Afternoon hike – Ben A’an

A sunny morning in Glasgow – so Adele and I decide to go for a wee jolly up Ben A’an. Reasons being – I’ve never been up Ben A’an before, it is small enough to do in a short afternoon and Adele told me she’d never climbed a hill before. Say what!

I’d heard about Ben A’an through a string of people who have told me its the best wee hill in the Trossachs for a short walk with great views, and it’s not far from Glasgow.

Ben A’an has its own car park at the foot of the hill which is just off the A821, you cross the road and are immediately onto the track. The walk begins with a lovely steep incline to ease those seized hips into action, up and out into the open.

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The path is extremely well maintained – and although most surrounding trees have been felled recently (which is kinda ugly) there is a nice breeze the whole way up.

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The rest of the walk provides a fantastic view of Ben A’an’s pointed summit. A good indication of how far you have left to stumble, and gives plenty photo ops!

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Onto the rocky summit of Ben A’aan – and Adele has ticked off her first hill. Wayhay!

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Almost the full length of Loch Katrine is in view from up here with Ben Venue in the distance.

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Overall, Ben A’an – perfect for a short walk, great for beginner hill walkers, ideal for kids and a nice one to ease yourself back into hill walking if you’ve not been out in a while i.e., me!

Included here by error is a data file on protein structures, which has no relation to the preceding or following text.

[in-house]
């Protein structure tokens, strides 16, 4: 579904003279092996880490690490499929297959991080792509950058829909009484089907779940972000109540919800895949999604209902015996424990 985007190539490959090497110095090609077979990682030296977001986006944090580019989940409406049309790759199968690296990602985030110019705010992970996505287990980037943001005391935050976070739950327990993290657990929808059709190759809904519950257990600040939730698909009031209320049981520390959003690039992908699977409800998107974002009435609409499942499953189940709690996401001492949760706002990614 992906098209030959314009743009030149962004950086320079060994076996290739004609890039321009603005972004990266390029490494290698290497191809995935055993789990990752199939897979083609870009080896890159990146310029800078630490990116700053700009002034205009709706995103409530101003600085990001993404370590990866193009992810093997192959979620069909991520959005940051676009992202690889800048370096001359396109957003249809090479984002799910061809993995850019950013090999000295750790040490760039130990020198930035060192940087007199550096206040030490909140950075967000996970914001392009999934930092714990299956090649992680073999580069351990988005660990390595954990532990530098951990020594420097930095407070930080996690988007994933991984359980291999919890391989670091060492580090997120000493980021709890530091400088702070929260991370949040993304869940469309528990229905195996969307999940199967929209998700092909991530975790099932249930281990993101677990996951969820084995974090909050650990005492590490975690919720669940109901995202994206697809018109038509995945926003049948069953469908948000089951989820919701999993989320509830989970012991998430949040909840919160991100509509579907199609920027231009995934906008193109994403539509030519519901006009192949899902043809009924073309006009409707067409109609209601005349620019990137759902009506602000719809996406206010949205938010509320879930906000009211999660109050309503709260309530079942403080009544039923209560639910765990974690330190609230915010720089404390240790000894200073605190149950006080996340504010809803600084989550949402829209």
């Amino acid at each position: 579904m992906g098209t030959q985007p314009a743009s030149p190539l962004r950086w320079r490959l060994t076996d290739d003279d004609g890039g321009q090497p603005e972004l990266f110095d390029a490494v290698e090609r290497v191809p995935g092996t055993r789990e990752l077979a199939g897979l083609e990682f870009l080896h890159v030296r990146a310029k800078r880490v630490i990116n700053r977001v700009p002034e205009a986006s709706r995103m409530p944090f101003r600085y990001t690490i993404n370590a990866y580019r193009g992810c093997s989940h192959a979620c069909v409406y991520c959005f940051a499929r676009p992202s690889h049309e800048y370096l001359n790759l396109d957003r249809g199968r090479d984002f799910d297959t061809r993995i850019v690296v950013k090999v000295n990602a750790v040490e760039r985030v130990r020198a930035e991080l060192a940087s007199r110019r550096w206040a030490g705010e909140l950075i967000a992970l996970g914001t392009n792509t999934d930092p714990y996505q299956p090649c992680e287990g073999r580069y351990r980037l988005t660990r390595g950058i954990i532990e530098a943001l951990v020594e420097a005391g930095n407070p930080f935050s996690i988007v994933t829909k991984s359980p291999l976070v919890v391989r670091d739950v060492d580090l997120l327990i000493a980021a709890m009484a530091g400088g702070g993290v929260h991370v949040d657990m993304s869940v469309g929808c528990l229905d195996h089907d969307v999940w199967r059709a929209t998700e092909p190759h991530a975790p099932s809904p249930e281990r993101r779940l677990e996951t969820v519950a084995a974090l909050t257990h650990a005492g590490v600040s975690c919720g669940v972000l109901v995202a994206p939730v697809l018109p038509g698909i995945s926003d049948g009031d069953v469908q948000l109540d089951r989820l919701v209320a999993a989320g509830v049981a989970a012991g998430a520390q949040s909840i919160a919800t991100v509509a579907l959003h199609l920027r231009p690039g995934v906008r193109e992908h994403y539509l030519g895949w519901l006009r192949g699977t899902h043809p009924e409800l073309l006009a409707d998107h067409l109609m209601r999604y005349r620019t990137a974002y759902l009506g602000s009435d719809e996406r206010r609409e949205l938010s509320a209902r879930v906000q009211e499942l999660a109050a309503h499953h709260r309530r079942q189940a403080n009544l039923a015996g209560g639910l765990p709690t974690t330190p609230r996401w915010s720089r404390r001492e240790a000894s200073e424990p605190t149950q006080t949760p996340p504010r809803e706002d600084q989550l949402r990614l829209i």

Thanks for reading – keep up with all my adventures @ronamcmillan

Rona x

Hot Weather Adventure Tips

This week the west coast of Scotland has been graced with what felt like endless hot sunny weather… although it has rudely come to an end now. So I am back inside for the first time in days covered in aftersun and drinking lots of water. Phew! As much as I LOVE the sun, I totally forget the strength of it… especially in Scotland. For some reason I feel I have immunity to the Scottish sun, as if it’s not really the same sun I’ve experienced in other parts of the world. And even when going up hills this week, or out on the water I kept forgetting that I needed to drink more and wear more suncream. Doh! Thankfully I’ve escaped unburnt, but I have defiantly been dehydrated more often than not this week – so my first hot weather adventure tip…